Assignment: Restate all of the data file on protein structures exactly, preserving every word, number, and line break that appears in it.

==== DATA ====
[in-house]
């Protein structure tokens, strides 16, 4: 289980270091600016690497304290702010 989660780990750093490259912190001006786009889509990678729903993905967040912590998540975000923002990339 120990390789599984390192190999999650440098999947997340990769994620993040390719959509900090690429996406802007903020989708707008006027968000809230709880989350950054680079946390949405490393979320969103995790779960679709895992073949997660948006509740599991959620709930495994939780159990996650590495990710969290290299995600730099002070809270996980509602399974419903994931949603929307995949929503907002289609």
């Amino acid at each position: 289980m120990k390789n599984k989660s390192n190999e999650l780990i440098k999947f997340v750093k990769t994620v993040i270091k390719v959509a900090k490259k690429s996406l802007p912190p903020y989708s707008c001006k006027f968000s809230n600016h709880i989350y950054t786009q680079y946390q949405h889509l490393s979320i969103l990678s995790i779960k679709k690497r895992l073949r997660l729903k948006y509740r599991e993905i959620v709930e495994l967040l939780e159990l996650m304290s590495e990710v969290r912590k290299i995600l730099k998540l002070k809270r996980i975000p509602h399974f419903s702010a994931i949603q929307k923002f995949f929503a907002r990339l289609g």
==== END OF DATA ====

[in-house]
């Protein structure tokens, strides 16, 4: 289980270091600016690497304290702010 989660780990750093490259912190001006786009889509990678729903993905967040912590998540975000923002990339 120990390789599984390192190999999650440098999947997340990769994620993040390719959509900090690429996406802007903020989708707008006027968000809230709880989350950054680079946390949405490393979320969103995790779960679709895992073949997660948006509740599991959620709930495994939780159990996650590495990710969290290299995600730099002070809270996980509602399974419903994931949603929307995949929503907002289609």
């Amino acid at each position: 289980m120990k390789n599984k989660s390192n190999e999650l780990i440098k999947f997340v750093k990769t994620v993040i270091k390719v959509a900090k490259k690429s996406l802007p912190p903020y989708s707008c001006k006027f968000s809230n600016h709880i989350y950054t786009q680079y946390q949405h889509l490393s979320i969103l990678s995790i779960k679709k690497r895992l073949r997660l729903k948006y509740r599991e993905i959620v709930e495994l967040l939780e159990l996650m304290s590495e990710v969290r912590k290299i995600l730099k998540l002070k809270r996980i975000p509602h399974f419903s702010a994931i949603q929307k923002f995949f929503a907002r990339l289609g």